Into my edu Twitter floated today floated reactions to a tweet from @MrHamiltonPE about his school’s “READ AND RIDE room!” (sic) This relates to three studies, one at Russell Jones Elementary in Arkansas (2011) and two from Ward Elementary in North Carolina (2010).
These might have faded into deserved obscurity had it not clawed its way up through local media like the Winston Salem Gazette (2009) through regional and small US edu media until it reached larger audiences via Fast Company, The Queen Latifa Show and even Bloomberg (radio). Since then the story spluttered along on Facebook and other social channels until it found a natural home and audience of educators and parents on Twitter.
What showed up in my Twitter feed generated a lot of comments (at least by edu Twitter standards) most (from the US) along the lines of:
- “This is absolutely fantastic sir” (@MrSpringPE)
- “This is amazing. What a great idea to keep students moving throughout the day!!!!” (@evansull329)
- “Awesome work Kent” (@pewithmrc)
- “Wow. This is awesome” (@Minerva_XC
- “Brain Vascularization. Moving and interpreting messages at the same time is primal, it’s in built from natural selection. (@StandUp OurKids)
- “Hey, whatever it takes to get them reading and moving” (@LindaZreads)
- “We need this! (@allysonketo)
- “Shall we get fundraising?! (@mrsbadwal1
These were about a 10x more than sanguine replies such as, “And the research behind this is? The expectations are? Is this how YOU read and exercise?” (@Remarsh76)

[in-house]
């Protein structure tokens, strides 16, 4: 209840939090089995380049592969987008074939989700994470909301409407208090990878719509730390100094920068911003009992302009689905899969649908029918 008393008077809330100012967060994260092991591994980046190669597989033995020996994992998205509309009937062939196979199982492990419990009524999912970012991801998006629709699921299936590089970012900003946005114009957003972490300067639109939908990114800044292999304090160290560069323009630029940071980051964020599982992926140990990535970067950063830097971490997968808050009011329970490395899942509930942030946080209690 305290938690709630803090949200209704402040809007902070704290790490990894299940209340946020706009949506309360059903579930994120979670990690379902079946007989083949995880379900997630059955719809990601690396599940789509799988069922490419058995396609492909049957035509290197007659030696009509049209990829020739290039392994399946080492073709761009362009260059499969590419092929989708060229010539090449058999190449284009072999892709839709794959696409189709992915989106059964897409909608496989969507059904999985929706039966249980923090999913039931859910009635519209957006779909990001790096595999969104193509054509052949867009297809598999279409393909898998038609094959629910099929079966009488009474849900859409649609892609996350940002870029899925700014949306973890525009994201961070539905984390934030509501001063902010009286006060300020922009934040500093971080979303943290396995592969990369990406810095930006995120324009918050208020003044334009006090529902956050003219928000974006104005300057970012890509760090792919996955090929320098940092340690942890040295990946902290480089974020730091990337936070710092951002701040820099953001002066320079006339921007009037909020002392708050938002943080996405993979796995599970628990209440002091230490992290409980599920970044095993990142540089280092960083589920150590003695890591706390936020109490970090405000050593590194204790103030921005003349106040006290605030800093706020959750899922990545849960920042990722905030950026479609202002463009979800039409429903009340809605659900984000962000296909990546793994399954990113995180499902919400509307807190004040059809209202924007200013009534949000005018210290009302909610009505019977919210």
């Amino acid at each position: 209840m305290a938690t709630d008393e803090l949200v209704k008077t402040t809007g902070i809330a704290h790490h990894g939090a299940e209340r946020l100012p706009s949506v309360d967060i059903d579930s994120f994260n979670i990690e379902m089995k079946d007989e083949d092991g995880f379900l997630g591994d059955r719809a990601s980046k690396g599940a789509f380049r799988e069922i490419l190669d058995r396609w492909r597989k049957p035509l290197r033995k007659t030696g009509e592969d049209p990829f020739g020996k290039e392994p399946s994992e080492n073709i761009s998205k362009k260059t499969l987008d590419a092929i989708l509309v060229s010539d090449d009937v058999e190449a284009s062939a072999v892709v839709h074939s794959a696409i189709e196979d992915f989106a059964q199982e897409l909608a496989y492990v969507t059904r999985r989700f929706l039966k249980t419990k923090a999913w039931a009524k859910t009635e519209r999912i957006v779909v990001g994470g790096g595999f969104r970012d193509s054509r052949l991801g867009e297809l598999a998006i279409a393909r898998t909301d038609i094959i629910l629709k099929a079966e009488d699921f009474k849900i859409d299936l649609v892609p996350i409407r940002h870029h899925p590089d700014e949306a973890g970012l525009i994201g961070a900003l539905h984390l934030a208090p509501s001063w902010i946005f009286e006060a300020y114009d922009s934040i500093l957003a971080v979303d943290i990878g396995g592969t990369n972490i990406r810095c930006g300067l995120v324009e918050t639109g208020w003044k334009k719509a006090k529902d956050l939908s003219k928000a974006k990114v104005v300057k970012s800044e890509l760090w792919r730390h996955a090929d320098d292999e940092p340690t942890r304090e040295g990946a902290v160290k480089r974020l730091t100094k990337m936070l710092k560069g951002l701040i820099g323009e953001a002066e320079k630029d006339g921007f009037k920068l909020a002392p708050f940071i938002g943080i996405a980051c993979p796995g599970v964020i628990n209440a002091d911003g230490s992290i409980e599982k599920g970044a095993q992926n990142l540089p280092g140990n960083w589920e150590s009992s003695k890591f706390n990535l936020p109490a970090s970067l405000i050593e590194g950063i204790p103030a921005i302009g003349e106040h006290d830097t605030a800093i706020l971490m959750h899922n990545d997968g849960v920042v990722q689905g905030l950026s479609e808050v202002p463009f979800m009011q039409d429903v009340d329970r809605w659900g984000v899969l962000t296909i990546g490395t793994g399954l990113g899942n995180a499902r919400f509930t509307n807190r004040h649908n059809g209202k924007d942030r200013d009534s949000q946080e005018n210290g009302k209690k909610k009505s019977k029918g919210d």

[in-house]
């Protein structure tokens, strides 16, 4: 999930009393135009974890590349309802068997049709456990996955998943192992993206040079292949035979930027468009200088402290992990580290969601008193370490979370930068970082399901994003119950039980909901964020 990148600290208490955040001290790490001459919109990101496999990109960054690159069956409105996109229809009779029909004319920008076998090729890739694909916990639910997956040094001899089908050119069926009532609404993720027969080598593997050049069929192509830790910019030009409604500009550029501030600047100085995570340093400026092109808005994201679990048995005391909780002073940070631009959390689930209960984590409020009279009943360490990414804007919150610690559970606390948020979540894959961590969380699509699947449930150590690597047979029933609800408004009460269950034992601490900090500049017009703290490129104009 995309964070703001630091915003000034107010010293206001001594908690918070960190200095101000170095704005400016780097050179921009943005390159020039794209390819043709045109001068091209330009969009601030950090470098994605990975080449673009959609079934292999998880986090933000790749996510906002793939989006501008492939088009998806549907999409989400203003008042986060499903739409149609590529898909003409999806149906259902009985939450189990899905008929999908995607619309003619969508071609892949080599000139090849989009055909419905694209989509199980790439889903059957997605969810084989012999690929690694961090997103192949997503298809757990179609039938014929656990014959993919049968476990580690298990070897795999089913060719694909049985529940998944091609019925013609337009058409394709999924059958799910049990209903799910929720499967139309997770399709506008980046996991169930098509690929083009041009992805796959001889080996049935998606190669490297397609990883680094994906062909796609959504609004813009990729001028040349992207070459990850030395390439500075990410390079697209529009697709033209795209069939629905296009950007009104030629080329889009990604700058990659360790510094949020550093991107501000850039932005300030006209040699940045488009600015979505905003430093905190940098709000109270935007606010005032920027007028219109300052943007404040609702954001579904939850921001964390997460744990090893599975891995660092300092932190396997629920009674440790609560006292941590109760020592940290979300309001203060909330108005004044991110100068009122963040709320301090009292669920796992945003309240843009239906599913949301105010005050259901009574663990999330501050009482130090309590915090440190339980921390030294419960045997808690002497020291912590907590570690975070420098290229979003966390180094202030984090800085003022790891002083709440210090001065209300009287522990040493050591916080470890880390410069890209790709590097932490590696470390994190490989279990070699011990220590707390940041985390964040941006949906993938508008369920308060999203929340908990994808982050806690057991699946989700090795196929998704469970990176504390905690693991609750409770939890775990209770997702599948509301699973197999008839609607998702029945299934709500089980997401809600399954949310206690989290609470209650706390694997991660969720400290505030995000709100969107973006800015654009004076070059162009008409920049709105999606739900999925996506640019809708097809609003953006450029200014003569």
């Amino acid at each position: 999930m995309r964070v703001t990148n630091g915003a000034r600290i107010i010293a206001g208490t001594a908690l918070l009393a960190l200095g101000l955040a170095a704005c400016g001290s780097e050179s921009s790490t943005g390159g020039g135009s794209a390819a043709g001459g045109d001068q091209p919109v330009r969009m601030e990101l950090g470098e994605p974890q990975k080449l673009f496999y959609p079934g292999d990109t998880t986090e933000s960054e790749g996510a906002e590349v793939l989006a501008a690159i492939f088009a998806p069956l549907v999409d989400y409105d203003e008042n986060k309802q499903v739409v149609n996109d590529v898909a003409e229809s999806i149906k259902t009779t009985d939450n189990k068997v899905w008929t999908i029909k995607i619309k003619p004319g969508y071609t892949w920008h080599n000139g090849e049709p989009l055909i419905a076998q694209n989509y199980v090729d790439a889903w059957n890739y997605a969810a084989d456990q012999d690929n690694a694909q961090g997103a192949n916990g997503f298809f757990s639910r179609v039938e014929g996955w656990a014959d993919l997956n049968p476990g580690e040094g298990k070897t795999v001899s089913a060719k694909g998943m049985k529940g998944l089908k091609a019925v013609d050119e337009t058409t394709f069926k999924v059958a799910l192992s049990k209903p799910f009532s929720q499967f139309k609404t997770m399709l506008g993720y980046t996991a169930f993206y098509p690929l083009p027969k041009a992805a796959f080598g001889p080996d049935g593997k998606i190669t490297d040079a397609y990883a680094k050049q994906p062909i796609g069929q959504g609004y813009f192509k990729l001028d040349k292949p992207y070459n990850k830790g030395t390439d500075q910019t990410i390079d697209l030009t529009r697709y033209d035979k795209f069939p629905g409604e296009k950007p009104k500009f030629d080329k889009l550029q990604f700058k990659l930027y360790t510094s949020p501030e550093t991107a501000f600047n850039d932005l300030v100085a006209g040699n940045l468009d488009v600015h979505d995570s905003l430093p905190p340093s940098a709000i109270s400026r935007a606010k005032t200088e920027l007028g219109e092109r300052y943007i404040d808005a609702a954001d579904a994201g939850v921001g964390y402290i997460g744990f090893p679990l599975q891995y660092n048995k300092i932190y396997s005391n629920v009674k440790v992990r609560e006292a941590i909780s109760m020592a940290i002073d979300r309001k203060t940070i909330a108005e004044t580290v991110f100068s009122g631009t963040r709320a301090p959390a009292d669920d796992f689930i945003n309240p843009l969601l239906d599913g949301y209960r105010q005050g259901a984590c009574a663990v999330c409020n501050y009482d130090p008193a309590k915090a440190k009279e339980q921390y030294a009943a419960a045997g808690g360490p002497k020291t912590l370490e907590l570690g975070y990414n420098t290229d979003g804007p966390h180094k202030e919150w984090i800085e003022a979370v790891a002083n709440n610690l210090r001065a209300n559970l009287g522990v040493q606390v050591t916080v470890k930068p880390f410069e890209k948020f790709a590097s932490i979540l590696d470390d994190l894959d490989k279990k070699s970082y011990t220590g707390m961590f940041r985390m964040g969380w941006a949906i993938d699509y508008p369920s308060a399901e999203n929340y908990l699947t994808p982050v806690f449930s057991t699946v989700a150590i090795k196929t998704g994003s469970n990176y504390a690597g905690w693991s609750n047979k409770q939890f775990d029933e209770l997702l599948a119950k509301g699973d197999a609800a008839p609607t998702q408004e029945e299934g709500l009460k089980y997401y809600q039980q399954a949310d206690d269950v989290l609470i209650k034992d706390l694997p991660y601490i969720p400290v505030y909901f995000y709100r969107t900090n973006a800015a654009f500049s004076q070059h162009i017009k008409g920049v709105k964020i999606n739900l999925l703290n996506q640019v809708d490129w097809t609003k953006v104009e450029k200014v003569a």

In the UK, @Tom Bennett (former teacher, government behaviour czar and co-founder of @researchED), tweeted, “Anyone know of any studies into this? I’m concerned that this would massively reduce reading comprehension, speed focus etc.” This generated almost 100 mostly negative comments from educators, although was Tom channeling President Trump’s twitter style when he replied to one, “Oh UK types are always happy to rain on a yay-parade”.
In the US-centric stream anyone who questions RAR’s amazing excellence even mildly, with comments like this one from @infomorsels, “Very sad – can’t they go outside and play and get exercise? They look like robots. Immediately trolled by the likes of @bradfordk66 who tweeted. “You aren’t a teacher are you? They do not look like robots, they look engaged and engrossed in literature”. He then went on to troll a teacher (@Mrs Gorton) writing, “I’m sad that you are trying to force your definition of reading and relaxing on students who struggle to learn without movement”
To try and get a better sense of RAR I also read their 3 program data synopses and linked PDFs. These lack almost everything you’d hope to see in any serious educational study (statistical rigour, solid methodological structure, etc). I have a strong feeling RAR will soon feature in a researchED session possibly under a session heading like, “miracles aint want they used to be”.
To give you just one example of poor practice look at the four groups in the study. They don’t say how many students took part or how they were allocated, but actual participation ranged from:
- a control group who had no RAR
- a group who had 4-6 twenty-minute sessions (80-120 minutes)
- a group who had between 29-57 twenty-minute sessions (580-1140 minutes)